If Urban Meyer was fired “for cause,” a fight over his remaining pay could be looming

The issue first emerged in early October, in the days before Jon Gruden’s email scandal yanked the spotlight away from Urban Meyer’s Ohio misadventures. Will the Jaguars fire Urban Meyer “for cause,” cutting off his pay?

The fact that Meyer didn’t resign suggests that he didn’t want to waive his chance to get the balance of his contract. The fact that everything happened so fast after Josh Lambo created a fresh headline with an old story (from the team’s perspective) of being kicked at practice by Meyer suggests that (at best) the team had their “for cause” ducks in a row and that, at worst, they decided to pull the trigger now and worry about the money later.

A “for cause” firing can happen if a coach violates a material provision of his contract. The contracts typically used by all NFL teams include a “Good Moral Character” clause. Here’s an example of one: “At all times during the term of this Agreement, whether in the performance of his duties and responsibilities under this Agreement or otherwise, Coach shall conduct himself in accordance with the NFL and Club Personal Conduct Policies, high standards of honesty, morality and good conduct and shall refrain from taking any actions which could be construed as detrimental to the best interests of Club or the NFL. This shall include, but not be limited to, insubordination, drunkenness, any personal conduct on or off the job which could bring disgrace on or discredit to Club, the NFL or both. Coach shall conduct himself with regard to public conventions and morals, and shall not gamble or bet illegally or excessively or gamble at all on any football game or team sport, shall not use intoxicants or stimulants to excess or frequent places or associate with persons of questionable character, shall abide by all standards set forth by Club regarding appearance and standards of workmanship, shall not participate in any activity in violation of the NFL rules, constitution or bylaws, and shall not do or commit any act or thing which would tend to bring him, Club or the NFL into public hatred, contempt, scorn or ridicule, or that could shock or offend the community or ridicule public morals or decency or prejudice the NFL or Club or professional football generally.”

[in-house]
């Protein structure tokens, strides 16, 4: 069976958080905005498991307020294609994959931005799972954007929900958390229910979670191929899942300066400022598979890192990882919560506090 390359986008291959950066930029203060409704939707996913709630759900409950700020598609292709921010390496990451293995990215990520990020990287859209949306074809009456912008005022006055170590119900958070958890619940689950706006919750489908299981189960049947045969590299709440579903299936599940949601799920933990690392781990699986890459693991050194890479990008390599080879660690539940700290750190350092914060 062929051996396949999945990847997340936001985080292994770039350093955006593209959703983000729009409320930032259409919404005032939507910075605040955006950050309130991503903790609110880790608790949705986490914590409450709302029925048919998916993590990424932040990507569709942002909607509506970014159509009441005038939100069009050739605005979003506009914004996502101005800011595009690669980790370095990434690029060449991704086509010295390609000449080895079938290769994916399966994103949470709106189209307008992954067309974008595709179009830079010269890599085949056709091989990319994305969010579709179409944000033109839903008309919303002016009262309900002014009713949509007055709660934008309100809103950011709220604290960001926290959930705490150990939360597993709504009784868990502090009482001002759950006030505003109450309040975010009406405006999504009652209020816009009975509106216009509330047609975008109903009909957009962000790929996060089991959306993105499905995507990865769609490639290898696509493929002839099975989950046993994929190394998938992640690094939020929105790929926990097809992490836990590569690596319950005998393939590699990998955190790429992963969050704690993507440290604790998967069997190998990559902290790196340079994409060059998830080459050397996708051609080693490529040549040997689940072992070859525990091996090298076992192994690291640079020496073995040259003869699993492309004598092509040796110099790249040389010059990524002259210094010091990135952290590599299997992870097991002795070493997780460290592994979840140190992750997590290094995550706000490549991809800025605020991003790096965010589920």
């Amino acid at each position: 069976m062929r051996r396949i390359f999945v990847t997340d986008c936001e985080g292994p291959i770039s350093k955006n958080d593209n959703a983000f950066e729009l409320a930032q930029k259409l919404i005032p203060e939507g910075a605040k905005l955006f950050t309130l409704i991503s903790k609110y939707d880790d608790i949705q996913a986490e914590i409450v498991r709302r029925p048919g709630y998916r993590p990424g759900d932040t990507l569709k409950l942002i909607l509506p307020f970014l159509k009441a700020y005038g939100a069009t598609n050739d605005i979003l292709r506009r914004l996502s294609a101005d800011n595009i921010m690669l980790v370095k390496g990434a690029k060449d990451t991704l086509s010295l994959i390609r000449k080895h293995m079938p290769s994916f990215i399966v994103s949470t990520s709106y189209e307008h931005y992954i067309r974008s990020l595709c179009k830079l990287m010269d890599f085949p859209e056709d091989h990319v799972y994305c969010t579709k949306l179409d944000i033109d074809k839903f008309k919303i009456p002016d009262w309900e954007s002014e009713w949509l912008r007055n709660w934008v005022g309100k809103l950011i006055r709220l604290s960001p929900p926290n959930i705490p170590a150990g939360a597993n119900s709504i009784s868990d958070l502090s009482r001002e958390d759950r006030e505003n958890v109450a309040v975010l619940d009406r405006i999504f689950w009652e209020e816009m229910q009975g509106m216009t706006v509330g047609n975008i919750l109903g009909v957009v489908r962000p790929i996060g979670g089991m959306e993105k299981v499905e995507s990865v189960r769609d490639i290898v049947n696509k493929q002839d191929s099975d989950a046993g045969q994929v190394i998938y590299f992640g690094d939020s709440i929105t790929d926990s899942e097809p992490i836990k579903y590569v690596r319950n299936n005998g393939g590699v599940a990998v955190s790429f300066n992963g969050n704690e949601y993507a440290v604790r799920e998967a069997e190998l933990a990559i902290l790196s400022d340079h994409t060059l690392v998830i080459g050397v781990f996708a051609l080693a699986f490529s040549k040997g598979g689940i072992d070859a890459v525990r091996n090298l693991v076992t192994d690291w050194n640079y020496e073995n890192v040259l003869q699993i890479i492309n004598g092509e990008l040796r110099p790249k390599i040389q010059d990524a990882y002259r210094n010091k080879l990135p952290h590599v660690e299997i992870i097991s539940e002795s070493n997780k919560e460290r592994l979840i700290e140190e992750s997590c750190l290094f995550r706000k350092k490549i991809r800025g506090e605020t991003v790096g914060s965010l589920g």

The language is broad, sweeping, and just vague enough to strike the balance between not being enforceable and being sufficiently malleable to apply to a wide range of situations.

If Meyer chooses to fight a “for cause” firing, he likely will have his hands tied by another common provision of NFL coaching contracts — the requirement that any disputes be resolved not in a court of law but by the Commissioner. That stacks the deck firmly in favor of the oligarchs who have hired and compensated the Commissioner, making it very difficult for the team to lose.

Besides, the team really doesn’t lose anything by holding firm. If Meyer fights this and in the unlikely event he wins, he’ll get what he would have gotten if he hadn’t been fired “for cause.”

Then there’s the question of whether Meyer is truly up for a fight. There could be other things that the team knows, and that the team would leak, if/when Meyer essentially sues the Jaguars. Although the in-house arbitration process doesn’t play out publicly like a court proceeding, Meyer has learned the hard way the ease with which those motivated to talk and those inclined to repeat what they have to say can come together to create all sorts of difficulties and challenges for an NFL head coach.

So if he was fired “for cause” and if there’s other stuff that we don’t yet know about, maybe his best move is to cut his losses and move on. Or to accept whatever cents-on-the-dollar settlement the team may offer (there’s a sense his base pay was in the range of $6.5 million annually) to allow everyone to put this behind them, for good.